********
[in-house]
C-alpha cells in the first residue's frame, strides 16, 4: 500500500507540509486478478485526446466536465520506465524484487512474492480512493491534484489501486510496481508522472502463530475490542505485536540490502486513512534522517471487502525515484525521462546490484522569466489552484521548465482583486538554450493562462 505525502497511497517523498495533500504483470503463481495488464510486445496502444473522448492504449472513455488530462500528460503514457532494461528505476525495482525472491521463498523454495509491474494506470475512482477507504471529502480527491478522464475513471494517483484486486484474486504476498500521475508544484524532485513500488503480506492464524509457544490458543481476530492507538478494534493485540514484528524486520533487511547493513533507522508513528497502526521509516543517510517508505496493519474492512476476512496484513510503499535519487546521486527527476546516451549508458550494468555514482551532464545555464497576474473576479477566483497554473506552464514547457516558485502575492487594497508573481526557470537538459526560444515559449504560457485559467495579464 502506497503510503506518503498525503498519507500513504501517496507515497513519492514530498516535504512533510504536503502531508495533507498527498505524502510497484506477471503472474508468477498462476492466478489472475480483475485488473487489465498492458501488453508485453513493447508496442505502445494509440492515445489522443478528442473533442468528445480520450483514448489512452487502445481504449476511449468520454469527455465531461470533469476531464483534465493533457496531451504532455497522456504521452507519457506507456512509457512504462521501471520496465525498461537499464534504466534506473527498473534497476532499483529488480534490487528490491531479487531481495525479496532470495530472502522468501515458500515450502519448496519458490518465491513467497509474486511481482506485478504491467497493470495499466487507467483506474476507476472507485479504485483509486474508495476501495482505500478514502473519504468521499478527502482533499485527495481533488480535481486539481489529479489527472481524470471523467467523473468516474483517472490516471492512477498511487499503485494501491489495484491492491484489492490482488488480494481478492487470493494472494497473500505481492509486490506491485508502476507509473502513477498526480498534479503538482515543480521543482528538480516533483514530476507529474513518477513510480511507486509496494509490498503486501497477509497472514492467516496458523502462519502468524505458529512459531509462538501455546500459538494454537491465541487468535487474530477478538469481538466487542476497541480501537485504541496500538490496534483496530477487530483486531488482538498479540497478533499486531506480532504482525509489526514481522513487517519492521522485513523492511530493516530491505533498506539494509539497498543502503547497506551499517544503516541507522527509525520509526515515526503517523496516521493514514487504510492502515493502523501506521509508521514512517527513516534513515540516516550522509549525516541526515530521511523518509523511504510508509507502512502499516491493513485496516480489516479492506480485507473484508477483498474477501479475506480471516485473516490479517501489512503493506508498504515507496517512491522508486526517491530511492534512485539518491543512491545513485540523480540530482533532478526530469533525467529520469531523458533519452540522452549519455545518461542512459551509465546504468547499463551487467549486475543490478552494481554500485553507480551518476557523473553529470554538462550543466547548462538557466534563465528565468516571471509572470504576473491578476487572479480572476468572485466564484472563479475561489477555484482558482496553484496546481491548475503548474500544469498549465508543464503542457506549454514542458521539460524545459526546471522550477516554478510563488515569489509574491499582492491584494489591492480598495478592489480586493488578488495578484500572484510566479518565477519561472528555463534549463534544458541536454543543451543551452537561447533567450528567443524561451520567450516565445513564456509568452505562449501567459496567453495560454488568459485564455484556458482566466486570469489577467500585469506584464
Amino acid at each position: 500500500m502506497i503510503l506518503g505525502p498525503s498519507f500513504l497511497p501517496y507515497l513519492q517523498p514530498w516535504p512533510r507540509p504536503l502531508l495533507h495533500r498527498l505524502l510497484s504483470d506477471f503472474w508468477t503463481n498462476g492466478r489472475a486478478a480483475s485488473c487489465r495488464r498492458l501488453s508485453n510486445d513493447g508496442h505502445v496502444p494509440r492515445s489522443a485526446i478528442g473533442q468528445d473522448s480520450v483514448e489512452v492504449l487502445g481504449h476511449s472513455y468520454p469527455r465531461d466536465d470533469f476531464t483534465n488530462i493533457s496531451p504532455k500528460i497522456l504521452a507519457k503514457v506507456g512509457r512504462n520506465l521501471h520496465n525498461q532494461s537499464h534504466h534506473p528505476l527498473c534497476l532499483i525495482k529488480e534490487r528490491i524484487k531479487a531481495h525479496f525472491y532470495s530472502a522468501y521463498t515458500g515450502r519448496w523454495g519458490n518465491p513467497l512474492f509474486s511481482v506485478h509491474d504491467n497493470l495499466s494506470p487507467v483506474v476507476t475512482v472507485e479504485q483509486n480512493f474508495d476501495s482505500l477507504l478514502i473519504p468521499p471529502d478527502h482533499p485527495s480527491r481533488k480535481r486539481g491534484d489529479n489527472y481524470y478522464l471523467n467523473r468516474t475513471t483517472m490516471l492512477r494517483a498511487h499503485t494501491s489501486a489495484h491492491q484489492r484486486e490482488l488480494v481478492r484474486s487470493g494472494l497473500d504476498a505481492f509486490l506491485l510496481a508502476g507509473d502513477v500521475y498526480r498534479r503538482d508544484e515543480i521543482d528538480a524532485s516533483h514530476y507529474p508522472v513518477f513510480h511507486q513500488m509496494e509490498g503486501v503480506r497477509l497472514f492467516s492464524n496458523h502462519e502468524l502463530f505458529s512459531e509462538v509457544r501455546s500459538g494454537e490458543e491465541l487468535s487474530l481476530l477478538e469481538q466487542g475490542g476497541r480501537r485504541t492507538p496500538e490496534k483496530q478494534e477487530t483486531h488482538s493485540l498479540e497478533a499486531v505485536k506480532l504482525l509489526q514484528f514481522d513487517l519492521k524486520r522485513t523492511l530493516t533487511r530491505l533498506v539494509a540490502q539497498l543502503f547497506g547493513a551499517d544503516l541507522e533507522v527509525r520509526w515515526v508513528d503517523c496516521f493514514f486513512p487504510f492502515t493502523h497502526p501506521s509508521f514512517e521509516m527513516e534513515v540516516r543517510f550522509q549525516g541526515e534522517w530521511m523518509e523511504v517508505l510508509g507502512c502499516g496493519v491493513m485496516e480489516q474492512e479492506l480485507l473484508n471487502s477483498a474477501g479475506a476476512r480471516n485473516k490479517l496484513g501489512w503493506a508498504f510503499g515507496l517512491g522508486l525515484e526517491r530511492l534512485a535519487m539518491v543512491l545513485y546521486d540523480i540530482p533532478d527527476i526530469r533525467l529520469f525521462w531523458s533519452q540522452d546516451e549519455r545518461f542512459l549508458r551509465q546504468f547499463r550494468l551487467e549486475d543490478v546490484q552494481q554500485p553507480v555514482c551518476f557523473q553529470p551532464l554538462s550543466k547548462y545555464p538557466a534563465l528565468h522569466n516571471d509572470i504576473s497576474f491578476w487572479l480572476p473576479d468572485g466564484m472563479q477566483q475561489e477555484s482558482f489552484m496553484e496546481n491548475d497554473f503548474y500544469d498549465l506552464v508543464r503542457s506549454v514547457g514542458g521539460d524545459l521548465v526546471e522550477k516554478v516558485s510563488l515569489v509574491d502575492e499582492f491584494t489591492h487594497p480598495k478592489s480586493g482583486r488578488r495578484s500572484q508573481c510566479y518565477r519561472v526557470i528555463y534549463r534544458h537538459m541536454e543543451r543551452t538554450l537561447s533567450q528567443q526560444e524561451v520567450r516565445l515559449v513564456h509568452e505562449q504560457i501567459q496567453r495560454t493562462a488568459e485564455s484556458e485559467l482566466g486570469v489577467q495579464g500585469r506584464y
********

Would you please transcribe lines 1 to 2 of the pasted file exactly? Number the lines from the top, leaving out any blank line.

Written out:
[in-house]
C-alpha cells in the first residue's frame, strides 16, 4: 500500500507540509486478478485526446466536465520506465524484487512474492480512493491534484489501486510496481508522472502463530475490542505485536540490502486513512534522517471487502525515484525521462546490484522569466489552484521548465482583486538554450493562462 505525502497511497517523498495533500504483470503463481495488464510486445496502444473522448492504449472513455488530462500528460503514457532494461528505476525495482525472491521463498523454495509491474494506470475512482477507504471529502480527491478522464475513471494517483484486486484474486504476498500521475508544484524532485513500488503480506492464524509457544490458543481476530492507538478494534493485540514484528524486520533487511547493513533507522508513528497502526521509516543517510517508505496493519474492512476476512496484513510503499535519487546521486527527476546516451549508458550494468555514482551532464545555464497576474473576479477566483497554473506552464514547457516558485502575492487594497508573481526557470537538459526560444515559449504560457485559467495579464 502506497503510503506518503498525503498519507500513504501517496507515497513519492514530498516535504512533510504536503502531508495533507498527498505524502510497484506477471503472474508468477498462476492466478489472475480483475485488473487489465498492458501488453508485453513493447508496442505502445494509440492515445489522443478528442473533442468528445480520450483514448489512452487502445481504449476511449468520454469527455465531461470533469476531464483534465493533457496531451504532455497522456504521452507519457506507456512509457512504462521501471520496465525498461537499464534504466534506473527498473534497476532499483529488480534490487528490491531479487531481495525479496532470495530472502522468501515458500515450502519448496519458490518465491513467497509474486511481482506485478504491467497493470495499466487507467483506474476507476472507485479504485483509486474508495476501495482505500478514502473519504468521499478527502482533499485527495481533488480535481486539481489529479489527472481524470471523467467523473468516474483517472490516471492512477498511487499503485494501491489495484491492491484489492490482488488480494481478492487470493494472494497473500505481492509486490506491485508502476507509473502513477498526480498534479503538482515543480521543482528538480516533483514530476507529474513518477513510480511507486509496494509490498503486501497477509497472514492467516496458523502462519502468524505458529512459531509462538501455546500459538494454537491465541487468535487474530477478538469481538466487542476497541480501537485504541496500538490496534483496530477487530483486531488482538498479540497478533499486531506480532504482525509489526514481522513487517519492521522485513523492511530493516530491505533498506539494509539497498543502503547497506551499517544503516541507522527509525520509526515515526503517523496516521493514514487504510492502515493502523501506521509508521514512517527513516534513515540516516550522509549525516541526515530521511523518509523511504510508509507502512502499516491493513485496516480489516479492506480485507473484508477483498474477501479475506480471516485473516490479517501489512503493506508498504515507496517512491522508486526517491530511492534512485539518491543512491545513485540523480540530482533532478526530469533525467529520469531523458533519452540522452549519455545518461542512459551509465546504468547499463551487467549486475543490478552494481554500485553507480551518476557523473553529470554538462550543466547548462538557466534563465528565468516571471509572470504576473491578476487572479480572476468572485466564484472563479475561489477555484482558482496553484496546481491548475503548474500544469498549465508543464503542457506549454514542458521539460524545459526546471522550477516554478510563488515569489509574491499582492491584494489591492480598495478592489480586493488578488495578484500572484510566479518565477519561472528555463534549463534544458541536454543543451543551452537561447533567450528567443524561451520567450516565445513564456509568452505562449501567459496567453495560454488568459485564455484556458482566466486570469489577467500585469506584464